It's like playing golf in the dark...
As if golf isn't hard enough, some crazy fool decided to give us the concept of night golf. For those of you who haven't heard of it before, here is a brief description of the kind of night you could expect.
The key part of the game is the ball. Some of you may spend a lot of money on soft feel, pro flight, named balls. Well leave them at home. The balls for night golf need to be lit up (for obvious reasons). There are a few different concepts of lighting up balls, some are glow in the dark balls that need charging with light rays, some are flashing balls that have a tiny battery inside but the balls used by the professional night golf companies tend to use clear plastic balls with a hole drilled through the centre where a small glow stick can be inserted. These glow sticks seem to do the job nicely, the glow didn't fade away through the night at all despite you thinking they might be hard to find, we found almost every single ball we hit. Contrary to the normal game of golf, they were super easy to find in the rough - the darker it is the better. Speaking as an individual that spends a lot of time in the bushes trying to find a ball from a sliced shot, I've never found so many balls in the rough. The balls are meant to perform almost as well as a normal golf ball but they are anything but. It's like hitting rocks, but it is pretty awesome watching them go!
Now, the course is dark! Of course you would expect that, it's night golf after all. But I don't think any of us realised just how dark a golf course is until we were out there. This is where more glow sticks come into the picture. The fairways are marked with glow sticks in 50 yard intervals all the way to the green and then the greens are also marked in a different colour which stand out as you get nearer to them. When I say marked, standing on the tee doesn't exactly give you a clear or well lit pathway to the green. You can make out the direction you need to go but distances are almost impossible to judge so it's a good idea to rely on a distance device of some kind. When you are near the green and want to chip on, the greens seem a lot further away than they really are and we over-hit a good few times. Putting is a real giggle as you have no way of judging the undulation of the green and have to hit and hope - when one actually does go in you hear the roars of celebrations from greens around the entire course.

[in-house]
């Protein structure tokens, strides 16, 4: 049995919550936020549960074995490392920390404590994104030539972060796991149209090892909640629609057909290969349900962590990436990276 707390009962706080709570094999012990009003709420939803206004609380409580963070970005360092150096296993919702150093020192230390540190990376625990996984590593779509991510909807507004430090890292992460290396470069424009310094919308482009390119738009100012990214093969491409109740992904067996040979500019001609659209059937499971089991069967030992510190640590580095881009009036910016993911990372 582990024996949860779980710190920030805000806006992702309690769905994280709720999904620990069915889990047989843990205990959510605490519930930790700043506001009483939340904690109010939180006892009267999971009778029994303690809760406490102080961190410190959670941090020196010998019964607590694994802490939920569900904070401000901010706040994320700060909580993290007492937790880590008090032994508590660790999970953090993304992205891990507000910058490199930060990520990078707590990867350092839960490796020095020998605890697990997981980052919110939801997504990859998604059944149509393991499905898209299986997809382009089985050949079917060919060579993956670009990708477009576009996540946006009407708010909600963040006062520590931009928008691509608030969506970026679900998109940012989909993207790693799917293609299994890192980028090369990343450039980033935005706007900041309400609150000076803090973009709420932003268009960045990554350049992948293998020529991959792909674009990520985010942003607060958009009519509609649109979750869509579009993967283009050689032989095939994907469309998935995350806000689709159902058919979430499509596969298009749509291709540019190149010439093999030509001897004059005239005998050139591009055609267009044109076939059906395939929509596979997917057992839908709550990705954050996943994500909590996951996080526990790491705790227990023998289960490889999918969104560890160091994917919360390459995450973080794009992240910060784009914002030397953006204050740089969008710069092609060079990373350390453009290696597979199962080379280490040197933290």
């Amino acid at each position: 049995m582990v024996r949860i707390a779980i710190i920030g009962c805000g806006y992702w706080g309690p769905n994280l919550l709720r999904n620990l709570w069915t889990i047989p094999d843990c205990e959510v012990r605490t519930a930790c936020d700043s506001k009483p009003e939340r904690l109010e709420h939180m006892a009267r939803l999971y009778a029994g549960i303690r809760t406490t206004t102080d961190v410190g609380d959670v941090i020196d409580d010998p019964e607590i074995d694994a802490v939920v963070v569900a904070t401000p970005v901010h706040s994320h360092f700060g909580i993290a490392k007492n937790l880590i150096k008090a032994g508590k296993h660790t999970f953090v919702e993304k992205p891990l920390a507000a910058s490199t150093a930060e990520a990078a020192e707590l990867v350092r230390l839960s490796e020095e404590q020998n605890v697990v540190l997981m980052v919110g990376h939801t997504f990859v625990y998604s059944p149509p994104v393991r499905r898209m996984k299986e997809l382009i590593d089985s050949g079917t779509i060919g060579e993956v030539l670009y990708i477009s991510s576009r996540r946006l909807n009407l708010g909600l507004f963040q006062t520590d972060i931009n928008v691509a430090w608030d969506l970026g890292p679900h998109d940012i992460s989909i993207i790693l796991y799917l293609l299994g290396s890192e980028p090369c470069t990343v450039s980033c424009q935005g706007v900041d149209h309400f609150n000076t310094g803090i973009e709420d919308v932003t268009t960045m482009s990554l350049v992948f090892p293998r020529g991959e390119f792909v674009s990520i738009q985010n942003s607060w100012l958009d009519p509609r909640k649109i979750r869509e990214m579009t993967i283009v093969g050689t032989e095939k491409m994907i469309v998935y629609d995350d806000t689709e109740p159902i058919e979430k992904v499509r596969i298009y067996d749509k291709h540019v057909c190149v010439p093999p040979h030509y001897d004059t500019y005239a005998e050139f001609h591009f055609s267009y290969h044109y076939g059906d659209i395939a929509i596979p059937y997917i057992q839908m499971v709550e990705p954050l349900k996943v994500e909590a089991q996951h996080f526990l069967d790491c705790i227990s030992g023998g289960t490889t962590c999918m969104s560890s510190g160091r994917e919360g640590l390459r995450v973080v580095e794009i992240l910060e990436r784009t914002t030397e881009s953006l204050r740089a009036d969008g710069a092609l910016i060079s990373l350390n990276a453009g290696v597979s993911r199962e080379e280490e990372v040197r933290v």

You use your own clubs of course so no lights required on them but it's also a good idea to put a light of some kind on your golf bag as if you put it down, it's unlikely you'll find it again or at least one of your four ball will trip over it. In fact, it's a good idea to have at least one torch on you as well. Although it's easier to find the balls when it's darker, when you are walking to your ball, the torches are a safety item so you can see where you are walking. Bunkers are also marked with glow sticks so you can avoid them, but it's the little lumps and bumps on the fairway that are the real dangers. It also helps if you know the course, we spent 10 minutes trying to find the next tee in the dark.
Finally, the only thing that potentially could have spoilt our night, I mentioned judging distances was hard well it's even worse when you can't see if anyone is ahead in front of you (you definitely can't make out people on the course) and even if you can see someone, you have no concept of how far away they are. We took a shot and were horrified to see some frantic light flashing coming from where our ball landed and likewise the group behind us dropped some well lit but particularly dangerous shots at our feet. We eventually established some rules where we would flash our torches 3 times when we were out of driving distance and again when we left the green and it all seemed to work out but I wish we'd have done this before we had incoming drama.
The night was great fun once we fell into a routine although was completely different from a normal game of golf and was a little hairy at times until the 'flashing' routine was defined. It may not be a game for the faint hearted as there can be some risk of twisting an ankle in a dip and I can tell you now, there is nothing more terrifying than a shout of 'fore' when you can't see a thing!